Sister Jane Ingalls (portrayed by Beth Fowler) was a background character in season one, a nun who we knew to have been incarcerated for protesting at a nuclear test site. However, we learn in season two that she was actually arrested for trespassing at the nuclear test site, a decidedly less badass sentence. One of the recurring friendships Sister Ingalls has is with Sophia Burset in seasons one and three. Moreover, she and Sophia were in charge of running the Litchfield Prison Christmas Pageant. Aside from the fact that she can’t watch a Russell Crowe movie straight-on and that she’s masturbated to a “ripped” statue of Jesus, we learn that Sister Ingalls is more human than we tend to perceive nuns as being.
In a flashback, we see Sister Jane as new nun on probation in the convent who is troubled, for Jesus has not yet spoken to her. Duped into “falling in with the bad nuns,” Sister Jane begins living life outside of the convent’s rules. She was arrested fourteen times, seemingly getting a thrill out of it; however, she is eventually accused by the church of performing these seemingly selfless acts for “show,” and she is deemed as an “embarrassment to the church.” This accusation becomes undeniable when Sister Jane had cleverly timed one of her protests with the release of her ghost-written book, Nun Shall Pass: The Sister Ingalls Story. It is because of the church’s suspicion of her self-centeredness–and because she supposedly misrepresented the church in her book, where she claims to have “never heard Christ clearly in my heart”–that the church can no longer pay her legal fees or support her in the sisterhood.
“It’s not about service to God. It’s about you.”
While she claims to have been doing God’s work because all of the proceeds went to charity, Sister Ingalls was still proud of her work. But because her protests seemed to be more political than religious in nature. Sister Ingalls explains that
“they’d reconsider letting me back in the church if I showed contrition in prison, but bad habits die hard.”
Season two had much more in store for Sister Jane: she found her voice (by telling Brook Soso to “please shut the fuck up”) and also by joining the hunger strike. Her blood sugar plummeted, which landed her in the hospital. She has had quite a bit of practice in getting the public’s attention, and in trying to help Soso with the hunger strike, her urge to lead amplifies. Even when her health is in danger, she does not back down.
A band of nuns crowd the prison gates in support of her protest, which fuels Sister Jane’s desire to continue with her strike. When it becomes too dangerous for Sister Jane to continue, however, she and Red make a deal: if Sister Ingalls eats, Red tells Caputo the truth about Vee being the one to slock her.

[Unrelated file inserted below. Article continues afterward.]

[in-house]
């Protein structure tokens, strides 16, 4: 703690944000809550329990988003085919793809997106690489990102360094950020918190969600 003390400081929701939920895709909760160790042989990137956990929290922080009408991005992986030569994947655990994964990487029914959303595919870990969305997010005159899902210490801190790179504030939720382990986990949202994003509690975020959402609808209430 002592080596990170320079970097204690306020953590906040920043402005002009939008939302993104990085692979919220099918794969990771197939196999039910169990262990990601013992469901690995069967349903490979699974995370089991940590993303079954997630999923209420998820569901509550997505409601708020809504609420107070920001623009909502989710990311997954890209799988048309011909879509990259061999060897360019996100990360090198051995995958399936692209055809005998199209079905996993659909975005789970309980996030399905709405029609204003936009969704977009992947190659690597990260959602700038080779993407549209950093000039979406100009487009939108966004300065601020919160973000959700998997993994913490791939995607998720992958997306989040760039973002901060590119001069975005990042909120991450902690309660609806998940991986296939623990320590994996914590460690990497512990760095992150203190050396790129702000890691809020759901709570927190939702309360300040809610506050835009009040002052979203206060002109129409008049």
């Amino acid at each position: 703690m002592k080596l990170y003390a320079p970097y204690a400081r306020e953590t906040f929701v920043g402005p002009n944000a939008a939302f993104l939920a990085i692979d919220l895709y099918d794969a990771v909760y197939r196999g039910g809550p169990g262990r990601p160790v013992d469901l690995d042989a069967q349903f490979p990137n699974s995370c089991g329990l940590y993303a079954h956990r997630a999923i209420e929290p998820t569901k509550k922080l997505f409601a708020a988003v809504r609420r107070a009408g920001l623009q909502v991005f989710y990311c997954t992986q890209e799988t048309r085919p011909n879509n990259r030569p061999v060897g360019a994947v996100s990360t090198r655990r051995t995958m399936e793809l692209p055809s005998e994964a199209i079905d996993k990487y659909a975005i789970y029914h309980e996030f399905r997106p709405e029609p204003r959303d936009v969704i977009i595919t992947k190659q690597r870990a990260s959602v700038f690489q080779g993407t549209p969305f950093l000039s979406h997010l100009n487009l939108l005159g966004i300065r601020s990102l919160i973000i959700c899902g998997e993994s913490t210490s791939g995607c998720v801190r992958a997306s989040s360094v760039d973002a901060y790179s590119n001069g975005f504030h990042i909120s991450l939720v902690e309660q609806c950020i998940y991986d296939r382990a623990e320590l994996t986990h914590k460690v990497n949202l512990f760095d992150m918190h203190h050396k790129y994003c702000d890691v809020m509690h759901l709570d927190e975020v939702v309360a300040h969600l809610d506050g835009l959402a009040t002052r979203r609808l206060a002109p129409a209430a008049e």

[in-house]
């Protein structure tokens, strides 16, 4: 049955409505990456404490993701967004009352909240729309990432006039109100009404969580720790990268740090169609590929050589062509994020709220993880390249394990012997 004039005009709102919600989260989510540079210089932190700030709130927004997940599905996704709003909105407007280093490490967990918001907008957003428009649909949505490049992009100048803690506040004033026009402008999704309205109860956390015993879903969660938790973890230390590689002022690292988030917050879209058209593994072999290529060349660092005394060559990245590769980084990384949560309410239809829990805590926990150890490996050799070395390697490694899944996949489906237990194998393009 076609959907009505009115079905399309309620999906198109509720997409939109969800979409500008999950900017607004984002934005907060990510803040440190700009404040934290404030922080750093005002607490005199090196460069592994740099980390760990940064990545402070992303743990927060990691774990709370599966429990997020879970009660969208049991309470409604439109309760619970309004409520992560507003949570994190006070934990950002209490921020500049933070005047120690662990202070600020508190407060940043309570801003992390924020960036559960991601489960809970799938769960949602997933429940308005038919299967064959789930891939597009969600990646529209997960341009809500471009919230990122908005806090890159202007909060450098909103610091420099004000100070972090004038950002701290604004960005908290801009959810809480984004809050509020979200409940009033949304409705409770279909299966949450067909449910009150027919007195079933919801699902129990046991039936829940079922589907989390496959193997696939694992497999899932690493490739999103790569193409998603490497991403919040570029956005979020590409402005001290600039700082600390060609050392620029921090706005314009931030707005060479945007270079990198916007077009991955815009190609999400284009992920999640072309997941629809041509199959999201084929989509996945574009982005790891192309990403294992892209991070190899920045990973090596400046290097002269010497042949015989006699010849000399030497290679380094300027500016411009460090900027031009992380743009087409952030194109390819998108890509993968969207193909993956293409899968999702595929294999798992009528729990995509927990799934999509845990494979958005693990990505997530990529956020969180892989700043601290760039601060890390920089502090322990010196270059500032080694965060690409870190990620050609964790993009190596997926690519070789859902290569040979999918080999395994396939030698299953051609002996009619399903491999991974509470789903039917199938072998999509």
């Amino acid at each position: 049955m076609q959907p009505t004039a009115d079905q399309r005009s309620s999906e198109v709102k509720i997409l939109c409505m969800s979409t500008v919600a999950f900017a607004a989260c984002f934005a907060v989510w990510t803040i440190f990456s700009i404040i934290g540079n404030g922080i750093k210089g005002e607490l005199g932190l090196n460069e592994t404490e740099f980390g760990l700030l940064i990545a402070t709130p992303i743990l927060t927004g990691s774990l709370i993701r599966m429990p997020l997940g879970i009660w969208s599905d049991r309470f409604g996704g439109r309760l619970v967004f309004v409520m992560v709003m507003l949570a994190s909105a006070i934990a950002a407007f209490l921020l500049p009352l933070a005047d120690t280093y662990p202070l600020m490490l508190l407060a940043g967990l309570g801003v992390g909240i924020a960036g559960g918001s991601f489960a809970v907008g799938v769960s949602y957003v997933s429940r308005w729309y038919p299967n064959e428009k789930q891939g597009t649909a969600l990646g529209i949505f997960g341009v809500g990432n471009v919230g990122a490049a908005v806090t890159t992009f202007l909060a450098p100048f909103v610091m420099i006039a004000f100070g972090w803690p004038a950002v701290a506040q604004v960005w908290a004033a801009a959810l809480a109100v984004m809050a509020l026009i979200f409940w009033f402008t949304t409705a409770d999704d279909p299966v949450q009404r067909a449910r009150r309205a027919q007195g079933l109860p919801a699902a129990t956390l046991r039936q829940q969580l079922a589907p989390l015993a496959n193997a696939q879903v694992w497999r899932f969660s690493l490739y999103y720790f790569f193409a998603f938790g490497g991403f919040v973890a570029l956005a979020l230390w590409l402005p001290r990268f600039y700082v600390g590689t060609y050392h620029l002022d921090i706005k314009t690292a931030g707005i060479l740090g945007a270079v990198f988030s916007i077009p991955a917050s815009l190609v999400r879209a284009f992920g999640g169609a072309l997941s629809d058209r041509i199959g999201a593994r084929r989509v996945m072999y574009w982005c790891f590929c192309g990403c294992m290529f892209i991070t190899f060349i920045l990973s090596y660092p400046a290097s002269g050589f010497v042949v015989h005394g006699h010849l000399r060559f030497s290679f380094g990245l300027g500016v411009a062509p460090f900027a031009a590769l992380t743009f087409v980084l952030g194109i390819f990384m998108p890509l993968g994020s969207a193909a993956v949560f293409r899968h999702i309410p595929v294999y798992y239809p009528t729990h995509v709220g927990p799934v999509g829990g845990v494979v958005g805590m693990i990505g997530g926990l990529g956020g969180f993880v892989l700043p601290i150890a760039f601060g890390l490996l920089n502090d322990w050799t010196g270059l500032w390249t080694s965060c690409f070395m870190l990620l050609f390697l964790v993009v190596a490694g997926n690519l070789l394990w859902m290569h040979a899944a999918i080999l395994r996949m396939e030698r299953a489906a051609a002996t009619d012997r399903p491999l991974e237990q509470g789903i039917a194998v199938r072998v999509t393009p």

As an elderly woman in the Prison Industrial Complex, Sister Jane is not one to take a back seat when there is a venture to be exploited. When she discovers that the Kosher meals are far more palatable than the bagged sludge that the kitchen has bee serving, she immediately begins requesting them. Surprisingly for everyone else, however, she is women who are knowledgeable enough about the Jewish faith to pass the rabbi’s test when the administration tries weeding out the “fake” Jews in favor of cutting costs.
Sister Jane continues to be agitated by her state in prison into season three. Despite the fact that she has sought emotional release in Counselor Berdie Rogers‘ drama class, she has a hard time letting things go, especially when Brook Soso is there to talk about all of her privileged experiences from a drama class she took in school and her know-it-all attitude. She is also increasingly aware of the friendships that she forms while in Litchfield; she comments on Sophia’s convenient tendency to find her faith when she is most in need, but unlike last time, Sophia is truly in need of a friend and some consolation. While she backs off on the animosity factor, she soon discovers that Sophia is in fact looking for more once again, and she is especially disheartened when the only consolation that the nun can offer the transgender woman is to tell her to stay strong.
Unfortunately, Sister Jane did not take Sophia’s concerns very seriously, and when she hears out Gloria’s side of the story, she attempts to remain objective. This plan only pans out until she discovers that Sophia has been severely beaten and hauled off to the SHU for her “own protection”; only then does she feel guilty about not speaking up about her friend’s endangerment.
Throughout season 4, Sister Ingalls tries everything in her power to get herself sent to Maximum Security in hopes that she can see Sophia and get word back to Crystal that she is okay. She picks fights with C.O. Coates (calling him a “fucking moron”) and conspicuously carries food out of the cafeteria (not allowed), but she’s not taken seriously. She then tries smoking in the prison yard, but C.O. McCullough just takes the cigarette from her and smokes it herself. Growing more desperate by the hour, she creates a makeshift lighter in the cafeteria, trying to draw attention to herself. Gloria notices and assists by picking a fight and allowing Ingalls to slap her across the face, which works.
Finally in Maximum Security, smuggling in a camera phone in her vagina, she successfully locates Sophia and even communicates with her via paper kite but sneezes the phone out while attempting to shower. Before Caputo can reprimand her, he takes the phone and gets her shot of Sophia for her, which is then delivered to Crystal.
Instead of being charged with conspiring to leak classified information, Caputo lets her off the hook.